Newmont Mining Hit a 52-Week Low. Should You Be Buying?
Apr 24th 2012 11:39AM
Updated Apr 24th 2012 4:18PM
Shares of Newmont Mining (NYS: NEM) hit a 52-week low on Monday. Let's take a look at how the company got there and whether cloudy skies are still in the forecast.
How it got here
Newmont Mining finds itself trading at a 52-week low because of a perfect storm of bad news. The gold miner was forced to take a huge asset writedown last quarter on its Hope Bay mine in Canada that resulted in a $1.61 billion quarterly loss.
The reason for the writedown was, quite simply, costs. A combination of rising labor and mine-building costs made operating the mine unreasonable, and the company chose to put the project on hold. This move is similar to what we saw recently from Kinross Gold (NYS: KGC) when it placed a temporary hold on the build-out of its Tasiast mine in Mauritania. Agnico-Eagle Mines (NYS: AEM) was also forced to take a large asset writedown on its Goldex mine, which is shut down indefinitely while repairs are made. Suffice it to say, writedowns are becoming a gold-sector norm as the cost of mining spikes.
How it stacks up
Let's take a look at how Newmont Mining stacks up next to its peers.
As you can see, gold miners tend to trade in tandem, but they've vastly underperformed gold (the metal) over the past five years.
Price/ Cash Flow
5-Year Revenue CAGR
|Barrick Gold (NYS: ABX)||1.7||7.4||6.6||20.5%|
|Goldcorp (NYS: GG)||1.5||14||12.1||25.7%|
Sources: Morningstar; author's calculations. CAGR = compounded annual growth rate.
Again, you could more or less throw a dart in the gold-mining sector and wind up with an incredible value right now. Aside from Agnico-Eagle and its shuttered Goldex mine -- which was expected to contribute 17% of its gold production -- the miners on this list are incredible values.
Just yesterday I discussed Barrick Gold, a company that has hit a 52-week low and should be able to counteract the rising inflationary costs of mining. Goldcorp actually boasts one of the lowest mining costs in the industry, thanks to the by-products it mines along with gold. In 2011 the company produced 2.5 million ounces of gold at a net cost of just $223 per ounce. Finally, Newmont, like Barrick, boasts a large enough balance sheet that it is able to adjust its operations as needed to maximize operating efficiencies. Investors are ignoring that gold prices aren't far from record levels, and these miners will be incredibly profitable on any gold price north of $1000.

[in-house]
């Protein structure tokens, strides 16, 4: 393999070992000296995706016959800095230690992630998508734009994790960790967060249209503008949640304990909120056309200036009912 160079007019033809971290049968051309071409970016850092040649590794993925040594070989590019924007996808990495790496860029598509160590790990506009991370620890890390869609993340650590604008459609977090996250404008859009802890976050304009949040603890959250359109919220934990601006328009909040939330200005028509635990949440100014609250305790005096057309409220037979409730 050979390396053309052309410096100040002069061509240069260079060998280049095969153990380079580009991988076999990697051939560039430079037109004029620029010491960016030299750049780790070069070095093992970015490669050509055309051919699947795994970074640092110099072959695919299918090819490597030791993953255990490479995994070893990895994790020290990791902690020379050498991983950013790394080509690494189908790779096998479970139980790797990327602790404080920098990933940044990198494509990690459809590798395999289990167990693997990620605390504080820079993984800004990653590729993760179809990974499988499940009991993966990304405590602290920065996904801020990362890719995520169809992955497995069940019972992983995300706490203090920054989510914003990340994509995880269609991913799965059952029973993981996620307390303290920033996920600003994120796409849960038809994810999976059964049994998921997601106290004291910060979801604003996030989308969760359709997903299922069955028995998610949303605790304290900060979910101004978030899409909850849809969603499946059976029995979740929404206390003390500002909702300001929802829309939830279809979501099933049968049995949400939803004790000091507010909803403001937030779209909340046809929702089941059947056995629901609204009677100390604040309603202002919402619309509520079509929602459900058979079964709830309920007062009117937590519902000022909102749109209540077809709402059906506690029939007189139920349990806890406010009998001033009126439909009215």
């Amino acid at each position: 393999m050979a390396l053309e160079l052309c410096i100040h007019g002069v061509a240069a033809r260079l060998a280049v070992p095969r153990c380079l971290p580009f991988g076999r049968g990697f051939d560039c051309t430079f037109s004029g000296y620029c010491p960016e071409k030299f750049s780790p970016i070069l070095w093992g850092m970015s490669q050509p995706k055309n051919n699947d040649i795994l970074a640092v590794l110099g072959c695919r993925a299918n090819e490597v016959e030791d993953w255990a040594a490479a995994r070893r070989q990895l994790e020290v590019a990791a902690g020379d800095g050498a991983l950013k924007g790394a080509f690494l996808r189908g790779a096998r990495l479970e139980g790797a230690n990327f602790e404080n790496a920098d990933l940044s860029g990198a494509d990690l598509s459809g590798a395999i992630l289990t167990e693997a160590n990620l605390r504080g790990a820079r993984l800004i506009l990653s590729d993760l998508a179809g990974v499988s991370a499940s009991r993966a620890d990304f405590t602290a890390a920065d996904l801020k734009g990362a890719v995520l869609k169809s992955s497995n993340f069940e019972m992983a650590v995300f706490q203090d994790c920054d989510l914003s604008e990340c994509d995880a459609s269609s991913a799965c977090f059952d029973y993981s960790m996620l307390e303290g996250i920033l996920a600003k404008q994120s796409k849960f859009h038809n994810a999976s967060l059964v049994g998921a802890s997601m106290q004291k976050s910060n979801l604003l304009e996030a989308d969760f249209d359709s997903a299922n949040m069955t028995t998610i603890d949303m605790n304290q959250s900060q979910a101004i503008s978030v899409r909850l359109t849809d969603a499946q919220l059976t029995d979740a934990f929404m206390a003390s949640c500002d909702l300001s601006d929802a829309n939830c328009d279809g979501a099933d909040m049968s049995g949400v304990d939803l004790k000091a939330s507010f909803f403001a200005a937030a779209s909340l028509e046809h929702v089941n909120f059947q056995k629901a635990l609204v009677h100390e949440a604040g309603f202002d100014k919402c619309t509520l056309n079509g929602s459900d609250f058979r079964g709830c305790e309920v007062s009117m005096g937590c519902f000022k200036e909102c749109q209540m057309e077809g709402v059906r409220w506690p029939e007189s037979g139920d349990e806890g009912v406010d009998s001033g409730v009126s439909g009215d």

Now for the real question: What's next for Newmont Mining? That question will depend on whether Newmont can get its cost inflation under control and properly take advantage of near-record gold prices.
Our very own CAPS community gives the company a three-star rating (out of five), with 92.8% of members expecting it to outperform. I am one of those nearly 93% that have made a CAPScall of outperform on Newmont and am currently down 41 points on that call. While that's discouraging, it doesn't change my opinion that Newmont is a buy.
One reason I remain excited about Newmont is the fact that it linked its dividend to the price of gold. This allows shareholders the potential for bigger dividends without actually having to own the yellow metal. Also, as fellow Fool Dan Caplinger noted this month, Newmont's production is contracted out, meaning the only constraint for the company is: How much can it produce? With a price of 6.5 times cash flow and a 3% yield, Newmont appears to be cheaper than ever.
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At the time this article was published Fool contributor Sean Williams has no material interest in any companies mentioned in this article. You can follow him on CAPS under the screen name TMFUltraLong, track every pick he makes under the screen name TrackUltraLong, and check him out on Twitter, where he goes by the handle @TMFUltraLong.The Motley Fool has a disclosure policy. We Fools may not all hold the same opinions, but we all believe that considering a diverse range of insights makes us better investors. Try any of our Foolish newsletter services free for 30 days.
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